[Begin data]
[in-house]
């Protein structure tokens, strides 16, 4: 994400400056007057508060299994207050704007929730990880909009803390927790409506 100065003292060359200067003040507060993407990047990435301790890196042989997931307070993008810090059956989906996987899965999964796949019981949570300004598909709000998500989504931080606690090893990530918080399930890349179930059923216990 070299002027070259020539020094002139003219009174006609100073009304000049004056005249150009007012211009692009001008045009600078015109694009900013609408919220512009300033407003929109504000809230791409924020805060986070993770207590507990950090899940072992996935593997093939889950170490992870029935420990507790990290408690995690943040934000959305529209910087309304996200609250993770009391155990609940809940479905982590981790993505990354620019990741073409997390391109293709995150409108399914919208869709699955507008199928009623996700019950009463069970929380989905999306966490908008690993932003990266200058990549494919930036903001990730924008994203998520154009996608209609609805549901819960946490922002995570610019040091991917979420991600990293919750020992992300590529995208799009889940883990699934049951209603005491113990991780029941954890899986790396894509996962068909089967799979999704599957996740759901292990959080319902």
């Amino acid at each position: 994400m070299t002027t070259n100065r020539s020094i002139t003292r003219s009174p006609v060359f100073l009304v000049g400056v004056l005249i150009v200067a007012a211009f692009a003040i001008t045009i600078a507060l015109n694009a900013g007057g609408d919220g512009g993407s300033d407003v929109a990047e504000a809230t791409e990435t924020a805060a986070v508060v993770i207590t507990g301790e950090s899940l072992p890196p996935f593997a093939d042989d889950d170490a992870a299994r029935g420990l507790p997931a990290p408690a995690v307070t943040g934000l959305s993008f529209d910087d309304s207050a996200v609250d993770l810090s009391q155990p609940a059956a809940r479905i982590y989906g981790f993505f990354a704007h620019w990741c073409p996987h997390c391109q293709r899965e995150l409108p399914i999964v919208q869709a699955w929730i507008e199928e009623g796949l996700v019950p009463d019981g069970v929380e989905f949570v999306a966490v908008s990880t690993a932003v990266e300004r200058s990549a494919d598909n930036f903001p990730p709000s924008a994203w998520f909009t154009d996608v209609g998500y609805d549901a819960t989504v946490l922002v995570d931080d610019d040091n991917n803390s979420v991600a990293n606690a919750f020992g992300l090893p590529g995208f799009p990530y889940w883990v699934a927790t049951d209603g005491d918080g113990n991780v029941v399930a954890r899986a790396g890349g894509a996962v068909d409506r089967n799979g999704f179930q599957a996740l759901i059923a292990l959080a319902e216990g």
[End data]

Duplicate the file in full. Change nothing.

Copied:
[in-house]
């Protein structure tokens, strides 16, 4: 994400400056007057508060299994207050704007929730990880909009803390927790409506 100065003292060359200067003040507060993407990047990435301790890196042989997931307070993008810090059956989906996987899965999964796949019981949570300004598909709000998500989504931080606690090893990530918080399930890349179930059923216990 070299002027070259020539020094002139003219009174006609100073009304000049004056005249150009007012211009692009001008045009600078015109694009900013609408919220512009300033407003929109504000809230791409924020805060986070993770207590507990950090899940072992996935593997093939889950170490992870029935420990507790990290408690995690943040934000959305529209910087309304996200609250993770009391155990609940809940479905982590981790993505990354620019990741073409997390391109293709995150409108399914919208869709699955507008199928009623996700019950009463069970929380989905999306966490908008690993932003990266200058990549494919930036903001990730924008994203998520154009996608209609609805549901819960946490922002995570610019040091991917979420991600990293919750020992992300590529995208799009889940883990699934049951209603005491113990991780029941954890899986790396894509996962068909089967799979999704599957996740759901292990959080319902």
């Amino acid at each position: 994400m070299t002027t070259n100065r020539s020094i002139t003292r003219s009174p006609v060359f100073l009304v000049g400056v004056l005249i150009v200067a007012a211009f692009a003040i001008t045009i600078a507060l015109n694009a900013g007057g609408d919220g512009g993407s300033d407003v929109a990047e504000a809230t791409e990435t924020a805060a986070v508060v993770i207590t507990g301790e950090s899940l072992p890196p996935f593997a093939d042989d889950d170490a992870a299994r029935g420990l507790p997931a990290p408690a995690v307070t943040g934000l959305s993008f529209d910087d309304s207050a996200v609250d993770l810090s009391q155990p609940a059956a809940r479905i982590y989906g981790f993505f990354a704007h620019w990741c073409p996987h997390c391109q293709r899965e995150l409108p399914i999964v919208q869709a699955w929730i507008e199928e009623g796949l996700v019950p009463d019981g069970v929380e989905f949570v999306a966490v908008s990880t690993a932003v990266e300004r200058s990549a494919d598909n930036f903001p990730p709000s924008a994203w998520f909009t154009d996608v209609g998500y609805d549901a819960t989504v946490l922002v995570d931080d610019d040091n991917n803390s979420v991600a990293n606690a919750f020992g992300l090893p590529g995208f799009p990530y889940w883990v699934a927790t049951d209603g005491d918080g113990n991780v029941v399930a954890r899986a790396g890349g894509a996962v068909d409506r089967n799979g999704f179930q599957a996740l759901i059923a292990l959080a319902e216990g």